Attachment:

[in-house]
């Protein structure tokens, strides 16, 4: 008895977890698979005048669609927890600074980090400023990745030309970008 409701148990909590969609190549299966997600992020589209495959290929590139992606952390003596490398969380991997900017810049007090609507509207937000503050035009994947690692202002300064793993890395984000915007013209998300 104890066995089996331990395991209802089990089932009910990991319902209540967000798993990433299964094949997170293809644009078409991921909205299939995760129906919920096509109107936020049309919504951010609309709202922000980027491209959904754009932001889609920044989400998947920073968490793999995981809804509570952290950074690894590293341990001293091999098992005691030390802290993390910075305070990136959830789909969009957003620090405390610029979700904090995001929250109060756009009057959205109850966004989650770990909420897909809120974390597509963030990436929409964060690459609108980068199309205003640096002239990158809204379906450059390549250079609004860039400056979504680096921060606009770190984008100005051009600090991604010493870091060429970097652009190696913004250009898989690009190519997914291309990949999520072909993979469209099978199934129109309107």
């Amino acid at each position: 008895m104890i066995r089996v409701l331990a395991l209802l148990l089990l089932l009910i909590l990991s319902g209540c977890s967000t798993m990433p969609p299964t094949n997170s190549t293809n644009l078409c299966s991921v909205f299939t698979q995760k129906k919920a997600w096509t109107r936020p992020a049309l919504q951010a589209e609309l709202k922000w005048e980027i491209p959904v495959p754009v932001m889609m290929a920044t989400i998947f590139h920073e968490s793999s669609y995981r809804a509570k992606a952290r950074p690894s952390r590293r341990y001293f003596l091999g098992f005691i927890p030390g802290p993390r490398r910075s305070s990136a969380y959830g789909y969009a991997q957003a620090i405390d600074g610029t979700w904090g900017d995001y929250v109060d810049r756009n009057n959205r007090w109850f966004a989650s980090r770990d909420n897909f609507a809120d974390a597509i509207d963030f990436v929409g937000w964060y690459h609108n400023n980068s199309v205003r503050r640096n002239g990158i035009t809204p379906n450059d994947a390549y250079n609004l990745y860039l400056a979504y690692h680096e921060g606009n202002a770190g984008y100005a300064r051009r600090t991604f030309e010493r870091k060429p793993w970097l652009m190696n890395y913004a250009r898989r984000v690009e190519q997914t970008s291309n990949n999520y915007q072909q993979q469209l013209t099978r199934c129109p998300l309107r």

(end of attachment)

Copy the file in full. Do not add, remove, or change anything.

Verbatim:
[in-house]
């Protein structure tokens, strides 16, 4: 008895977890698979005048669609927890600074980090400023990745030309970008 409701148990909590969609190549299966997600992020589209495959290929590139992606952390003596490398969380991997900017810049007090609507509207937000503050035009994947690692202002300064793993890395984000915007013209998300 104890066995089996331990395991209802089990089932009910990991319902209540967000798993990433299964094949997170293809644009078409991921909205299939995760129906919920096509109107936020049309919504951010609309709202922000980027491209959904754009932001889609920044989400998947920073968490793999995981809804509570952290950074690894590293341990001293091999098992005691030390802290993390910075305070990136959830789909969009957003620090405390610029979700904090995001929250109060756009009057959205109850966004989650770990909420897909809120974390597509963030990436929409964060690459609108980068199309205003640096002239990158809204379906450059390549250079609004860039400056979504680096921060606009770190984008100005051009600090991604010493870091060429970097652009190696913004250009898989690009190519997914291309990949999520072909993979469209099978199934129109309107």
């Amino acid at each position: 008895m104890i066995r089996v409701l331990a395991l209802l148990l089990l089932l009910i909590l990991s319902g209540c977890s967000t798993m990433p969609p299964t094949n997170s190549t293809n644009l078409c299966s991921v909205f299939t698979q995760k129906k919920a997600w096509t109107r936020p992020a049309l919504q951010a589209e609309l709202k922000w005048e980027i491209p959904v495959p754009v932001m889609m290929a920044t989400i998947f590139h920073e968490s793999s669609y995981r809804a509570k992606a952290r950074p690894s952390r590293r341990y001293f003596l091999g098992f005691i927890p030390g802290p993390r490398r910075s305070s990136a969380y959830g789909y969009a991997q957003a620090i405390d600074g610029t979700w904090g900017d995001y929250v109060d810049r756009n009057n959205r007090w109850f966004a989650s980090r770990d909420n897909f609507a809120d974390a597509i509207d963030f990436v929409g937000w964060y690459h609108n400023n980068s199309v205003r503050r640096n002239g990158i035009t809204p379906n450059d994947a390549y250079n609004l990745y860039l400056a979504y690692h680096e921060g606009n202002a770190g984008y100005a300064r051009r600090t991604f030309e010493r870091k060429p793993w970097l652009m190696n890395y913004a250009r898989r984000v690009e190519q997914t970008s291309n990949n999520y915007q072909q993979q469209l013209t099978r199934c129109p998300l309107r």